Simply pause for a moment and imagine in your mind's eye either of the following two scenarios. I rise from my desk, pick up a simple black pen, find a piece of blank white typing paper, print the words, "Off with his head," and mail it to the Obama for President campaign headquarters after I have inscribed my return address on the envelope. Or, I attend a presidential rally for Senator Barack Obama or Senator John McCain, and while standing in the crowd, I yell, "Kill him." "Treason." "Off with his head." "Terrorist."

In either event, I assure you -- in fact, I would bet you a nickel -- that I would soon understandably and justifiably find myself being detained by the Secret Service for a lengthy questioning and possible felony arrest.

Governor Palin and Senator McCain individually and collectively speak of Senator Obama as someone engaged in direct or indirect acts of terror against the United States of America. To accomplish these elaborate public accusations, Governor Palin and Senator McCain must first meet with their staffs; draft the specific language of their speeches; review, edit and approve the specific language of their speeches; deliver their stump speeches repeatedly; and then witness and enjoy the effect their speeches create in the crowds.

Again, if I sat down in a room with a group of men and women tacitly sworn to a common goal that involved violently haranguing a presidential candidate, I would for a second time submit that I would be detained by the federal authorities and questioned and possibly arrested.

Every few years or decades, we are taught or re-taught that the United States of America is a nation of laws and not of men or women with power and influence. Presidents have been impeached and resigned office. A vice president pleaded nolo contendere and resigned his office. Congressmen have been fined and jailed. The laws of the United States apply to everyone all the time equally. Presidential candidates are no exception.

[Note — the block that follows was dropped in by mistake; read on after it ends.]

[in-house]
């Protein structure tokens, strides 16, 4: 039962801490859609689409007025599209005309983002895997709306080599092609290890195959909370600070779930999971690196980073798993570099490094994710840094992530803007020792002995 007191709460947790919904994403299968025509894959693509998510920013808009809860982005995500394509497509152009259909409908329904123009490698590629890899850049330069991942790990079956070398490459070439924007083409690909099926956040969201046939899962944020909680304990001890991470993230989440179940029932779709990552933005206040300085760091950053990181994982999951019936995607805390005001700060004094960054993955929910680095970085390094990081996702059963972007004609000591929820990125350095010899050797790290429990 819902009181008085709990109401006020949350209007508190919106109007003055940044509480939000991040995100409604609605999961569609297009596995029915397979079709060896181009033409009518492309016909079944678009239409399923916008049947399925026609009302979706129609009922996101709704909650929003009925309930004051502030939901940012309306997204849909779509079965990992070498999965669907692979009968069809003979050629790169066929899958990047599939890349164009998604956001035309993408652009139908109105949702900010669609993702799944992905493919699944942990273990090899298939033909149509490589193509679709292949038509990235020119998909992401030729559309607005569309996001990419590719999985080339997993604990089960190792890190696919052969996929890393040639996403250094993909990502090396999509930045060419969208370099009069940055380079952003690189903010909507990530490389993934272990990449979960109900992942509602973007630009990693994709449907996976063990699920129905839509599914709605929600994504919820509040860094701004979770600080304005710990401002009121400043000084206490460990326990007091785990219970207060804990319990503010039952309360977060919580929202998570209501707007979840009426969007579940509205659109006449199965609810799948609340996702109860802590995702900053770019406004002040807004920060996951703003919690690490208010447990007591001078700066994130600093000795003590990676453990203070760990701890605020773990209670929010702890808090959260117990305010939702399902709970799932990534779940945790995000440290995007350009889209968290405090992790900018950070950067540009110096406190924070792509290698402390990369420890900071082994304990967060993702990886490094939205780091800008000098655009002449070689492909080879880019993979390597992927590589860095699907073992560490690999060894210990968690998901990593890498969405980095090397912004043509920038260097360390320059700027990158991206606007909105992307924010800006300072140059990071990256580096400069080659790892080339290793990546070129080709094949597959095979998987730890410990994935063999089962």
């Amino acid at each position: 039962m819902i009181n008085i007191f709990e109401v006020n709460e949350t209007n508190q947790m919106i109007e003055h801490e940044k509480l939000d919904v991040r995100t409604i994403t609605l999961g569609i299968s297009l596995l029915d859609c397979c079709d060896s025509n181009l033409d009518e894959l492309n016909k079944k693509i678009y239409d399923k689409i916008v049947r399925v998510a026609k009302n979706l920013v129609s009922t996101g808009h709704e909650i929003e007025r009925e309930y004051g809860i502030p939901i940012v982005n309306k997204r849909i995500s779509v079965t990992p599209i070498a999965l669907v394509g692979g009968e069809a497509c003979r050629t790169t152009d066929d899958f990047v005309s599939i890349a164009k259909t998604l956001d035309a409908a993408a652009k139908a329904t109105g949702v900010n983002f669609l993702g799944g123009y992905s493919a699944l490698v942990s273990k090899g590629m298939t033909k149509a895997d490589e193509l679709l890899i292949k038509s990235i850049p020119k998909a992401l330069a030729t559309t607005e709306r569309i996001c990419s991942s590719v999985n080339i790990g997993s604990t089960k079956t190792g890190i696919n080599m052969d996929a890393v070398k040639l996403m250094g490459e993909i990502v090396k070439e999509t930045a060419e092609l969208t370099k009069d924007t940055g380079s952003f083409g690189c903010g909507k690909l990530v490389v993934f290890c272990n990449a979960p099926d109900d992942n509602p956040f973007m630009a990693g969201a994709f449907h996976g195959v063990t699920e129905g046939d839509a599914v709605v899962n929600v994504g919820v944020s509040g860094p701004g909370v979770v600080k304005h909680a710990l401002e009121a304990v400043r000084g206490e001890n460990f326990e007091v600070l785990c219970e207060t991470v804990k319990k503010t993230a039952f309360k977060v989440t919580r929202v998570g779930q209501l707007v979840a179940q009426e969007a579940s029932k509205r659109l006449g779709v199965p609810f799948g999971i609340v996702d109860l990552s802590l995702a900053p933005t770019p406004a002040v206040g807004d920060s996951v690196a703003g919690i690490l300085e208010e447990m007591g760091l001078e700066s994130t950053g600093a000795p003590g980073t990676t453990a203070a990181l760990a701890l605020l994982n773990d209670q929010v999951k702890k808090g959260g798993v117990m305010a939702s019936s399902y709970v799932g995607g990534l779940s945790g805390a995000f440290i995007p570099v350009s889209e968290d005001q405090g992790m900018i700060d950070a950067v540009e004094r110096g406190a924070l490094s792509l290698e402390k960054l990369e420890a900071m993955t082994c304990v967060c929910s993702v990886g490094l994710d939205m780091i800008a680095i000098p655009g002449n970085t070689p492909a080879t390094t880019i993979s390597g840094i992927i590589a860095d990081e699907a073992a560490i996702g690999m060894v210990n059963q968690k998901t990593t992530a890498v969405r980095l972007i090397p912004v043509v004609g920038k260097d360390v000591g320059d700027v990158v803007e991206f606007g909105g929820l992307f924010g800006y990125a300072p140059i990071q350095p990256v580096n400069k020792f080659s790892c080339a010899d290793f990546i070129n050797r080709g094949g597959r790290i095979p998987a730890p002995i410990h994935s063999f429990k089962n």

Year after year, the security of the President and other high officials becomes more precarious. Yet, Governor Palin and Senator McCain are now engaged in the pattern and practice of inciting hate groups of every sort. They give their political crowds the red meat of hatred and bigotry and racism. When public figures behave in such an atrocious manner, it gives others permission to ape their opinions and permission to act upon their own deepest prejudices.

No one expects the Secret Service to sit Senator McCain and Governor Palin down and read them the Riot Act about inciting acts of violence. However, it would not be out of balance in the real world for the Secret Service to point out the security risks involved in McCain and Palin daily roiling their supporting crowds to the point of their becoming a mob and thereby endangering another presidential candidate.

Lastly, it may possibly be true that technically neither Senator McCain nor Governor Palin could ever be convicted of threatening Senator Obama, a presidential candidate. But this metaphor is true. Senator McCain and Governor Palin have walked right up to the line of what is legal and illegal and have spit across it.